April 6 might be setting a new tradition with Dog and Chips Day in the UK. Not a celebration of deep fried canine and spuds, but a legal requirement for pet owners in England, Scotland and Wales to get their best friend fitted with a microchip that logs details of ownership. Compulsory chipping has been active in Northern Ireland since 2012 and has successfully reduced levels of stray, lost and abandoned dogs. Owners now face a £500 fine if their dog is not chipped.

It’s National Tartan Day in America when Yanks with a Scottish heritage can celebrate their Highland origins so long as they don’t eat real Haggis. Actually there is hope of lifting the US ban on haggis, so there might be lights at the end of the tunnel (geddit?). (UPDATE 1) New York apparently extends festivities to a Tartan Week with a parade scheduled for this coming Saturday.

Back in 1938, Scottish cuisine got a helping hand when Dr Roy Plunkett accidentally discovered polytetrafluorothylene, a slightly slippery substance we now call Teflon. Sliding into the kitchen, we have National Teflon Day.

Plunkett and his assistant Jack Rebok were experimenting with a gas, tetrafluorothylene, but discovered one of their pressurised canisters wouldn’t discharge properly. It had also gained weight. Cutting open the canister revealed a white powdery substance. The new material proved to be lubricated and heat resistant and by the Sixties sparked a revolution in kitchenware. Teflon is also widely used in aerospace, pharmaceutical and clothing industries.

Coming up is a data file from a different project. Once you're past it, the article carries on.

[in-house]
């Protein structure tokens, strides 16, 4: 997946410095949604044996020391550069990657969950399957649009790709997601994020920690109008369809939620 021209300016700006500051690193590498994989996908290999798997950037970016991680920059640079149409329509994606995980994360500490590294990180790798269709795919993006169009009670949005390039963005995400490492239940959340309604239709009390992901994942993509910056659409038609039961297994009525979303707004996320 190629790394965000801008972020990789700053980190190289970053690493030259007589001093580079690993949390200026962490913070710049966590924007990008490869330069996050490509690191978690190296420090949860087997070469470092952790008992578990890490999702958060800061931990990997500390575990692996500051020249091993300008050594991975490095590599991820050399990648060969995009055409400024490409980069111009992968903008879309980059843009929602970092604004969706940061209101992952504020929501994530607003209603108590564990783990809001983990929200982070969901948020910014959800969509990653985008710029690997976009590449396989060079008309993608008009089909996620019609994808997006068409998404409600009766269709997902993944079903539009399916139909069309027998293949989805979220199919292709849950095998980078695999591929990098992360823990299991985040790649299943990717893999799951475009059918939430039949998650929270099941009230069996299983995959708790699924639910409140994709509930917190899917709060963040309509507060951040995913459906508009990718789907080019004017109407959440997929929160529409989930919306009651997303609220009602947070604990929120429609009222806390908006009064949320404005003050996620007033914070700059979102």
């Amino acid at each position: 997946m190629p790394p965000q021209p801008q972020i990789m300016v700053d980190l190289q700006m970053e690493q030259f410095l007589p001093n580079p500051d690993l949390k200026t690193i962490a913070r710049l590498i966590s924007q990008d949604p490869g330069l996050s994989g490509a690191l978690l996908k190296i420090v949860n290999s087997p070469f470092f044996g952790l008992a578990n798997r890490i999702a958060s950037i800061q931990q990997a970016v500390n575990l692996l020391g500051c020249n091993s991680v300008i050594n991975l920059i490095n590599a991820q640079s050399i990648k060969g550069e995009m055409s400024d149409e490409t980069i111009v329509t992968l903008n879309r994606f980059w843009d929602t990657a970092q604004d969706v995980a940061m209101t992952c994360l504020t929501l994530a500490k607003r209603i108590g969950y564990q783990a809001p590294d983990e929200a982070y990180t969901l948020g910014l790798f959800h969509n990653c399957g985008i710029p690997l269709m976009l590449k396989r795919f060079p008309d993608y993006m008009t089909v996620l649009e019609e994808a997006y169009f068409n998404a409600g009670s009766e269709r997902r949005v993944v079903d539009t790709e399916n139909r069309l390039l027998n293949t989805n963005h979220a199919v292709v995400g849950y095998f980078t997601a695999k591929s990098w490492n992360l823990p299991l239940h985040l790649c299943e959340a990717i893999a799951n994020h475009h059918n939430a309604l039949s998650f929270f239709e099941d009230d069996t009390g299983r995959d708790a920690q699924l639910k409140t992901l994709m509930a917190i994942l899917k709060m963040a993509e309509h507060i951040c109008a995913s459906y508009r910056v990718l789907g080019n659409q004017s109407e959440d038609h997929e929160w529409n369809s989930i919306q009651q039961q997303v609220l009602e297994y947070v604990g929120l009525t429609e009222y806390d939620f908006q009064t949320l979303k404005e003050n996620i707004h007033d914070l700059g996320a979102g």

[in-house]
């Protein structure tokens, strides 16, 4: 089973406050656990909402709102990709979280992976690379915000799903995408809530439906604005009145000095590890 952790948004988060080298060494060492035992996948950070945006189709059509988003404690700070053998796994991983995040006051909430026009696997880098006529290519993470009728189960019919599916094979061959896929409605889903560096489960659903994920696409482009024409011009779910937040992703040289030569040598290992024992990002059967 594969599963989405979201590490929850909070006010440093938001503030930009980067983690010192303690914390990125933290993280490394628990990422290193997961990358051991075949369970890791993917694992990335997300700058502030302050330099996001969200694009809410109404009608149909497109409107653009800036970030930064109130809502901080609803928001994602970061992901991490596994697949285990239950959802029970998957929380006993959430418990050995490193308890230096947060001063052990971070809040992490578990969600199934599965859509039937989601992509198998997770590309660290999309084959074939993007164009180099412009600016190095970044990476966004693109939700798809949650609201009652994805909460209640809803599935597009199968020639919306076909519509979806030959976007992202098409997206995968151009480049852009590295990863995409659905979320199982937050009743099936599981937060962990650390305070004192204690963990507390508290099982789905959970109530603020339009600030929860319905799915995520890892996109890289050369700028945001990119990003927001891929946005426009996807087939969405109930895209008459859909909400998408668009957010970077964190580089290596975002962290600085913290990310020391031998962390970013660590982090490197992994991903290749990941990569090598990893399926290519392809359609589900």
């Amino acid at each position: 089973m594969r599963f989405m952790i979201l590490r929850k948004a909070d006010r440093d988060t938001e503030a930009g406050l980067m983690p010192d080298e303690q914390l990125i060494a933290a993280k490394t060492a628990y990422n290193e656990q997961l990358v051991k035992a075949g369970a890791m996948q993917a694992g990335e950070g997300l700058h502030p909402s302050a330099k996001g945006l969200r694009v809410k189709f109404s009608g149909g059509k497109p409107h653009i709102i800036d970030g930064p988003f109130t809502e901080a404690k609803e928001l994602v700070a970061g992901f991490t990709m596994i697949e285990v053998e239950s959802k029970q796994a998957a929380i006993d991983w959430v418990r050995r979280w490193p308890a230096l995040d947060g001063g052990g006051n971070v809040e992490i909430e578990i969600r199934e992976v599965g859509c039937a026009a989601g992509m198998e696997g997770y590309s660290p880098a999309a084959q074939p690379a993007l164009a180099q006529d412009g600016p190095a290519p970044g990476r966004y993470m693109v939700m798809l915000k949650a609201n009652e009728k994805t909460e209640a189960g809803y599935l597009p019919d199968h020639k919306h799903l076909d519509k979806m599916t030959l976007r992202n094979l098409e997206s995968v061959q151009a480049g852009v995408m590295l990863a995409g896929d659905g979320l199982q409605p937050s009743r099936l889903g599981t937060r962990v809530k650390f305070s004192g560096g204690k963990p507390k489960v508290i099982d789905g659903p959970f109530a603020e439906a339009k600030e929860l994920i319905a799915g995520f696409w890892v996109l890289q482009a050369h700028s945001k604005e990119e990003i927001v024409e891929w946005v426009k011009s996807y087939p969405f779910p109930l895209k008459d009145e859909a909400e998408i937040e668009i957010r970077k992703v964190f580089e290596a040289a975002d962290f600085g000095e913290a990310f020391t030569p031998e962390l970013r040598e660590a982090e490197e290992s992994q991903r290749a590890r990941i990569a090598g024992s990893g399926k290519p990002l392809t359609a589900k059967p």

(UPDATE2): New Beer’s Eve is anniversary of the night before the day that it became legal to sell beer again in the US on April 7, 1933. I tried a prohibition style beer at the weekend which was quite horrible.

It is also National Caramel Popcorn Day, National Walking Day and National Sorry Charlie Day.